"Always smart, unless you prefer keeping all your accounts under one roof.” —J. Money, blogger for Budgets Are Sexy, Washington, D.C.
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8.1 - Stop smoking.
"Future health costs alone make it a 10.” —Mullins
8.0 - Every year, shop fresh or renegotiate all your service contracts (phone, internet, health club and insurance).
"I call my internet provider frequently to ask for a better deal. They never disappoint.” —Maggie Kirchhoff, financial planner, Denver
7.9 - Meet friends for a walk, rather than for a drink or a meal.
"Extra points if you pay yourself in a retirement or investment account what you would have spent.” —Mullins
7.7 - Declutter, and sell your unwanted stuff.
"Simplify, simplify, simplify!” —Nate Wenner, financial planner, Minneapolis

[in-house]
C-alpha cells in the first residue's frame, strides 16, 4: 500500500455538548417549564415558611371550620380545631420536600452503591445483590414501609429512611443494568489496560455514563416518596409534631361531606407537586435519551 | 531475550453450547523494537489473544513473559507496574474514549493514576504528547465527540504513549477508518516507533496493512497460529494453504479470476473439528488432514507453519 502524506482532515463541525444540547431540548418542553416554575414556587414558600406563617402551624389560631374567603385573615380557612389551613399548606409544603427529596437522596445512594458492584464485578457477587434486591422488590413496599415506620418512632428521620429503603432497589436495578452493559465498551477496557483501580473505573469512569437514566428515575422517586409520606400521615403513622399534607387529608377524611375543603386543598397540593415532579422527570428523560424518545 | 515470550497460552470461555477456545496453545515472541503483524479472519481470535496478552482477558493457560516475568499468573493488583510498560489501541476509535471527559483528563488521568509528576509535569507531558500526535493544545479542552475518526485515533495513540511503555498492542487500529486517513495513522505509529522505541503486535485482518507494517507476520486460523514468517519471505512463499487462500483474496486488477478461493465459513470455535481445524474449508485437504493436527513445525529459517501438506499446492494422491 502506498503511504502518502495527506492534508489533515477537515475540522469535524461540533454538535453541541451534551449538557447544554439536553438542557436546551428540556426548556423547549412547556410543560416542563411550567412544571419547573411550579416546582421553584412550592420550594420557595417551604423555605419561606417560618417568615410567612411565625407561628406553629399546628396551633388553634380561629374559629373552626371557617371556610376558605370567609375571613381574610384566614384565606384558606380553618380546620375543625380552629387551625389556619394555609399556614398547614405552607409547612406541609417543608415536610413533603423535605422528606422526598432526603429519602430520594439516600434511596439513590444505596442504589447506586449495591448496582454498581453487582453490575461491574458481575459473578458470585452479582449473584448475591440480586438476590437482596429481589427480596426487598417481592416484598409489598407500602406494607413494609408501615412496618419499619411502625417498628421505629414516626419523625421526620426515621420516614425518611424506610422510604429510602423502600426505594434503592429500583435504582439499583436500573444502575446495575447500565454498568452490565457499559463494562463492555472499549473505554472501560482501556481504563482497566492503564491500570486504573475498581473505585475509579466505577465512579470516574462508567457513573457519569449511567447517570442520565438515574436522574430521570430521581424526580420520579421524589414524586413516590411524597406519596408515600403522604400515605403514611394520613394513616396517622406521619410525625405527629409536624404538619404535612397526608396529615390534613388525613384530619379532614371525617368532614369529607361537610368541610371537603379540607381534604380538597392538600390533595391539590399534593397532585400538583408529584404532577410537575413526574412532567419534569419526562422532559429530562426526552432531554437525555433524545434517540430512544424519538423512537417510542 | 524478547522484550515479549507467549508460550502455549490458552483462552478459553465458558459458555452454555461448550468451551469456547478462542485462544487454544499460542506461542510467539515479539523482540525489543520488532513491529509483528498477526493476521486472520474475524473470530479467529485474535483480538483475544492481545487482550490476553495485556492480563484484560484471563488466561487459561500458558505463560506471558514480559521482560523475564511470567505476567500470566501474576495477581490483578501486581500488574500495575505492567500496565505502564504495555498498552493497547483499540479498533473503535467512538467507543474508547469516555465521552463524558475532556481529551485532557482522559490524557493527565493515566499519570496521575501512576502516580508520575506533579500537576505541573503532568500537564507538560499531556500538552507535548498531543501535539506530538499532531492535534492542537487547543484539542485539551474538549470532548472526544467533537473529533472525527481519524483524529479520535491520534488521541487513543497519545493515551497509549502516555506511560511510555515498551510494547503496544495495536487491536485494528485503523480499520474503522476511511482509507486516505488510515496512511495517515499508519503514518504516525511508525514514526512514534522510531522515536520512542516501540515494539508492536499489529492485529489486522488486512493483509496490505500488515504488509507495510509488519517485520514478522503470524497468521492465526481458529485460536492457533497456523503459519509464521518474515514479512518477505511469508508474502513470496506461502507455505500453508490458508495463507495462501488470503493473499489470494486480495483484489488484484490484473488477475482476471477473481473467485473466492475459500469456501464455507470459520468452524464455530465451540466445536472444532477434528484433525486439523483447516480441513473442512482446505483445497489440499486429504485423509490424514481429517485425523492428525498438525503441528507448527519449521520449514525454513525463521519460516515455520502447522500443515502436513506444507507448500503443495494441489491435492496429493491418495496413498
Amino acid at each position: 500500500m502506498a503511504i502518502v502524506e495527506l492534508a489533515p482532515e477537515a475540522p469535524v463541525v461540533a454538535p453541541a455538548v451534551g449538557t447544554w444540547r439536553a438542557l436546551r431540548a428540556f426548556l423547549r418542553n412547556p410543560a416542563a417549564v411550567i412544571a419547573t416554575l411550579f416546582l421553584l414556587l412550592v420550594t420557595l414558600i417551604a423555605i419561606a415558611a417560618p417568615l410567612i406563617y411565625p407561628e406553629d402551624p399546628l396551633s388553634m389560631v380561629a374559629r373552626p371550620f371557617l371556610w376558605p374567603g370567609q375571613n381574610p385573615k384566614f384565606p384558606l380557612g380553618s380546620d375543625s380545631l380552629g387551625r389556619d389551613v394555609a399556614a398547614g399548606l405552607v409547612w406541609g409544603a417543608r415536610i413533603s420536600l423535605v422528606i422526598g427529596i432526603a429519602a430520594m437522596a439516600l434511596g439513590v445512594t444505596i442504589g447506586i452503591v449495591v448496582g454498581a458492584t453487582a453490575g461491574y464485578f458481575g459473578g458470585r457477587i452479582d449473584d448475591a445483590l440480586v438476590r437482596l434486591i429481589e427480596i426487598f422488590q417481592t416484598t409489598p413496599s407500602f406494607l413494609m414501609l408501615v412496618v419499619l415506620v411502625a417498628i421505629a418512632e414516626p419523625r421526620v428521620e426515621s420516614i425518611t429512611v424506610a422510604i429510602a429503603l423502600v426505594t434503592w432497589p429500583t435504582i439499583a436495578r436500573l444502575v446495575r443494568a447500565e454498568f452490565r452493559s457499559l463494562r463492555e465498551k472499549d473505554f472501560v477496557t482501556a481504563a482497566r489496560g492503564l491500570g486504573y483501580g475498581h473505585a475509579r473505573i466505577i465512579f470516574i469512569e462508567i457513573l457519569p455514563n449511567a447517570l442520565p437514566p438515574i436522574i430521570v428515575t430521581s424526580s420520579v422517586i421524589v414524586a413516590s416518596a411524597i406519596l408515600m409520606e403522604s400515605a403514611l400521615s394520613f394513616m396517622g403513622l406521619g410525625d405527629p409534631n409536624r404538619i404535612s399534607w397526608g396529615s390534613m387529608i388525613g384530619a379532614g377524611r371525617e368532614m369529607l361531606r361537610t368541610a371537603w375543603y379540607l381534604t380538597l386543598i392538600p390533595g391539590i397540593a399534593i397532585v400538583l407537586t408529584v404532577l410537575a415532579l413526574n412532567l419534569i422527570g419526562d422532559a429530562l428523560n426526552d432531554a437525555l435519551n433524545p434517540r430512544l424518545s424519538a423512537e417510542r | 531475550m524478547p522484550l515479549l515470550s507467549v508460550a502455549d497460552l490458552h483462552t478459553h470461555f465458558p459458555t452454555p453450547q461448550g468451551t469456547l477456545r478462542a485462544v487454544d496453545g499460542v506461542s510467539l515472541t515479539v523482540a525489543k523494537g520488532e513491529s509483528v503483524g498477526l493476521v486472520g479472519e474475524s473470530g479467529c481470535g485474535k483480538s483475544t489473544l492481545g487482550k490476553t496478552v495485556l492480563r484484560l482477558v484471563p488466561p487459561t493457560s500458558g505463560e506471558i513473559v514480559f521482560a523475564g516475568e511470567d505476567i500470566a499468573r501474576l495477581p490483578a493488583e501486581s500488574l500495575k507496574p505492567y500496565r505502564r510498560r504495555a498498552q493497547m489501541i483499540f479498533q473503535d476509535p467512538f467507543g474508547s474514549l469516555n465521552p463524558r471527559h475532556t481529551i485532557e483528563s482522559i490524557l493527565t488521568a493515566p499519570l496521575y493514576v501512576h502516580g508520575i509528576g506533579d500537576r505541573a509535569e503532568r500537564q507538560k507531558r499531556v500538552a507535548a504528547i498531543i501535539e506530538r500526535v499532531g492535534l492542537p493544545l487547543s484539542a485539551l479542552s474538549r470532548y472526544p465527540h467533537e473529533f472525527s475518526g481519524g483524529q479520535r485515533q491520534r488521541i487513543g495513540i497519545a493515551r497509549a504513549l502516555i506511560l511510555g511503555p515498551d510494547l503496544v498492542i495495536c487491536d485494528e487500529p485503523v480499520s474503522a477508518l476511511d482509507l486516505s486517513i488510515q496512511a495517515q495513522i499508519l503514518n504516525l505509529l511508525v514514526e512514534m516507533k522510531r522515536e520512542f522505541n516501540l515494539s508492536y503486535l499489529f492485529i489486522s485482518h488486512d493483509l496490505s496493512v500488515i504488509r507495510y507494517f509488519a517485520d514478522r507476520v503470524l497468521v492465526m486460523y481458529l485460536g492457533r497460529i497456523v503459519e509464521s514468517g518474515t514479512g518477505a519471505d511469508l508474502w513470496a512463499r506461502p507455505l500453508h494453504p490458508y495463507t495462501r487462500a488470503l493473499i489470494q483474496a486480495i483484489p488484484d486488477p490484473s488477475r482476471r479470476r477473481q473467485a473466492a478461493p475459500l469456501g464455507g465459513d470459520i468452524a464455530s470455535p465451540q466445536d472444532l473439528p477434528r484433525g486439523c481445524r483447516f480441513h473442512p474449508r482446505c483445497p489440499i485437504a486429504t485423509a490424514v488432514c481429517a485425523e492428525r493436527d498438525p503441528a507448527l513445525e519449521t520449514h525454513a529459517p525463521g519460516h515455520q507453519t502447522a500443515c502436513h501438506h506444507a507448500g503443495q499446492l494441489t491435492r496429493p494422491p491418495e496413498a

7.6 - Plan a week's worth of menus before you do your grocery shopping, and eat more homemade meals.
"Wait for midweek ads and plan meals around what's on sale and fresh in season.” —Jan G. Valecka, financial planner, Dallas
7.6 - Get a library card so you can borrow all your books and movies.
"I get all my audiobooks for free by linking my library card to an app on my phone. I love it!” —Kirchhoff
7.5 - Drop your landline phone.
"Unless your phone, cable, TV and internet are already bundled, this is a good suggestion.” —Larry P. Ginsburg, financial planner, Oakland, California
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(minimum average score: 5 out of 10)
7.3 - Switch to biweekly mortgage payments to pay off your loan faster.
"Overhyped. How about just adding an extra principal payment every month instead and save the enrollment fee? You are in control versus the mortgage company.” —Fleming
7.1 - Erase credit card numbers from websites so you can't click and buy.
"Good for those with problems, not so much for those who enjoy convenience.” —J. Money
7.1 - Cut your utilities bill by adding insulation to your home and by sealing leaks.